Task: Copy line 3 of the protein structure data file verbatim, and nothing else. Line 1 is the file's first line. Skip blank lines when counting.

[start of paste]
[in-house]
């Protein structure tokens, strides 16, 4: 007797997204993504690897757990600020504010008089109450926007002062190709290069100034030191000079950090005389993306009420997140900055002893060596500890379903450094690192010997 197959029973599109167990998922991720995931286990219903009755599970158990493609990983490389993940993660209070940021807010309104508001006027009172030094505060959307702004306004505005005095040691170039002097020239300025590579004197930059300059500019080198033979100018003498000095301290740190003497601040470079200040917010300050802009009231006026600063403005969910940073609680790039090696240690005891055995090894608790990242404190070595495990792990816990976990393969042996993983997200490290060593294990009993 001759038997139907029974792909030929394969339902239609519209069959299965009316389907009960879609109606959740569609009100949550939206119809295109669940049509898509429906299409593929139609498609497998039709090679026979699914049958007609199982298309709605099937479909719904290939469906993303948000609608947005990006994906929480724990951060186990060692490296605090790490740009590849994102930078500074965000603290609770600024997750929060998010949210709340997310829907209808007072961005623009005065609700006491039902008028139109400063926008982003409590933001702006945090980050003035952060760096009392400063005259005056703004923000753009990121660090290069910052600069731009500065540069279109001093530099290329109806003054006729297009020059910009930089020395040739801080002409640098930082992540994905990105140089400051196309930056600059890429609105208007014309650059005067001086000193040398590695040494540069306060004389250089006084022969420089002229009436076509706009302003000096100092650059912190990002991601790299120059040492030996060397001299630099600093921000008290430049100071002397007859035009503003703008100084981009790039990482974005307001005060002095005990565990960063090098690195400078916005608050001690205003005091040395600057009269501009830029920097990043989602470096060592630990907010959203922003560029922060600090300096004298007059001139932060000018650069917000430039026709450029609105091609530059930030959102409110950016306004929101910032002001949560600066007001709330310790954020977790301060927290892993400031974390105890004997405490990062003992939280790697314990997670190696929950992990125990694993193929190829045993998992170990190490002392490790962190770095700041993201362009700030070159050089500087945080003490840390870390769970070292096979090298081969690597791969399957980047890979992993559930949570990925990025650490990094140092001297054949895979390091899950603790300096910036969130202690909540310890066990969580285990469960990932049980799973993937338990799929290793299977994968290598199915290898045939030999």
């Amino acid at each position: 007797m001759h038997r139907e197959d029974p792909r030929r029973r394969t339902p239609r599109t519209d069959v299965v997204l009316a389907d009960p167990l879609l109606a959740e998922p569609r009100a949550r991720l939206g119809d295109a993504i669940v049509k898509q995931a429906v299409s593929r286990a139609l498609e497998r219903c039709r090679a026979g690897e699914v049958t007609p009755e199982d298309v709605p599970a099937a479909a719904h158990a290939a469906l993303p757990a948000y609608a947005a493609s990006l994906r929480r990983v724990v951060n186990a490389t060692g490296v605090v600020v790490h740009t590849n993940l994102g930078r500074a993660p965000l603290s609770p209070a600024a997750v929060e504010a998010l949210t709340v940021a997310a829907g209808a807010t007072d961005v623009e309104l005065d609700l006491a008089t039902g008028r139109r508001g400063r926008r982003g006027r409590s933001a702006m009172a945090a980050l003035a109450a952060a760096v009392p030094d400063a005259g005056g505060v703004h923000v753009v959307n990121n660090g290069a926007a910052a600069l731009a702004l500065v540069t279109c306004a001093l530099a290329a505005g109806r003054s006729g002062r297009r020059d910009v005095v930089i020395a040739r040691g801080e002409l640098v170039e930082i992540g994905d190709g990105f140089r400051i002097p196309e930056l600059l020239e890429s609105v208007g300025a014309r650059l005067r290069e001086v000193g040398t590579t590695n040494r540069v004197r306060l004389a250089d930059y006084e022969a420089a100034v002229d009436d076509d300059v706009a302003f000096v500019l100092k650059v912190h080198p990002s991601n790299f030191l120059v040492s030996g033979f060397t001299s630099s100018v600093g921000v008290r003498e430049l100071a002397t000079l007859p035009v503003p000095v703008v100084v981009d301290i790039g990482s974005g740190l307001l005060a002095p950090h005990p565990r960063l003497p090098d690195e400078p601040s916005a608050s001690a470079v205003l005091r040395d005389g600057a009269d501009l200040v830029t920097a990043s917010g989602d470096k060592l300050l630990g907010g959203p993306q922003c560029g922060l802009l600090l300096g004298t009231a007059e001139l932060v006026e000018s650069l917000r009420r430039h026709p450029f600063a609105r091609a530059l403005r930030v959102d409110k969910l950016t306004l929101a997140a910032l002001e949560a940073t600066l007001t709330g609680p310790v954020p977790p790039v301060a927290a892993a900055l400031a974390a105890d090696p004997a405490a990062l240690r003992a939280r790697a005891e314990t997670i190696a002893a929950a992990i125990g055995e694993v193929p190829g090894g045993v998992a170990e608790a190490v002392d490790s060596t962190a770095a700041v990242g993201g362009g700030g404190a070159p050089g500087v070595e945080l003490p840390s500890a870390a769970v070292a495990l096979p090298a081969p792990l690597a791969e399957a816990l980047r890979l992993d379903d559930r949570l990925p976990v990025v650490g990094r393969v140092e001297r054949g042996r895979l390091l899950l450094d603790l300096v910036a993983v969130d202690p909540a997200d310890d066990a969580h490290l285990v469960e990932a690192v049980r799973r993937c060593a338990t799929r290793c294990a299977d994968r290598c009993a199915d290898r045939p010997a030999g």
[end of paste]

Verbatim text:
């Amino acid at each position: 007797m001759h038997r139907e197959d029974p792909r030929r029973r394969t339902p239609r599109t519209d069959v299965v997204l009316a389907d009960p167990l879609l109606a959740e998922p569609r009100a949550r991720l939206g119809d295109a993504i669940v049509k898509q995931a429906v299409s593929r286990a139609l498609e497998r219903c039709r090679a026979g690897e699914v049958t007609p009755e199982d298309v709605p599970a099937a479909a719904h158990a290939a469906l993303p757990a948000y609608a947005a493609s990006l994906r929480r990983v724990v951060n186990a490389t060692g490296v605090v600020v790490h740009t590849n993940l994102g930078r500074a993660p965000l603290s609770p209070a600024a997750v929060e504010a998010l949210t709340v940021a997310a829907g209808a807010t007072d961005v623009e309104l005065d609700l006491a008089t039902g008028r139109r508001g400063r926008r982003g006027r409590s933001a702006m009172a945090a980050l003035a109450a952060a760096v009392p030094d400063a005259g005056g505060v703004h923000v753009v959307n990121n660090g290069a926007a910052a600069l731009a702004l500065v540069t279109c306004a001093l530099a290329a505005g109806r003054s006729g002062r297009r020059d910009v005095v930089i020395a040739r040691g801080e002409l640098v170039e930082i992540g994905d190709g990105f140089r400051i002097p196309e930056l600059l020239e890429s609105v208007g300025a014309r650059l005067r290069e001086v000193g040398t590579t590695n040494r540069v004197r306060l004389a250089d930059y006084e022969a420089a100034v002229d009436d076509d300059v706009a302003f000096v500019l100092k650059v912190h080198p990002s991601n790299f030191l120059v040492s030996g033979f060397t001299s630099s100018v600093g921000v008290r003498e430049l100071a002397t000079l007859p035009v503003p000095v703008v100084v981009d301290i790039g990482s974005g740190l307001l005060a002095p950090h005990p565990r960063l003497p090098d690195e400078p601040s916005a608050s001690a470079v205003l005091r040395d005389g600057a009269d501009l200040v830029t920097a990043s917010g989602d470096k060592l300050l630990g907010g959203p993306q922003c560029g922060l802009l600090l300096g004298t009231a007059e001139l932060v006026e000018s650069l917000r009420r430039h026709p450029f600063a609105r091609a530059l403005r930030v959102d409110k969910l950016t306004l929101a997140a910032l002001e949560a940073t600066l007001t709330g609680p310790v954020p977790p790039v301060a927290a892993a900055l400031a974390a105890d090696p004997a405490a990062l240690r003992a939280r790697a005891e314990t997670i190696a002893a929950a992990i125990g055995e694993v193929p190829g090894g045993v998992a170990e608790a190490v002392d490790s060596t962190a770095a700041v990242g993201g362009g700030g404190a070159p050089g500087v070595e945080l003490p840390s500890a870390a769970v070292a495990l096979p090298a081969p792990l690597a791969e399957a816990l980047r890979l992993d379903d559930r949570l990925p976990v990025v650490g990094r393969v140092e001297r054949g042996r895979l390091l899950l450094d603790l300096v910036a993983v969130d202690p909540a997200d310890d066990a969580h490290l285990v469960e990932a690192v049980r799973r993937c060593a338990t799929r290793c294990a299977d994968r290598c009993a199915d290898r045939p010997a030999g």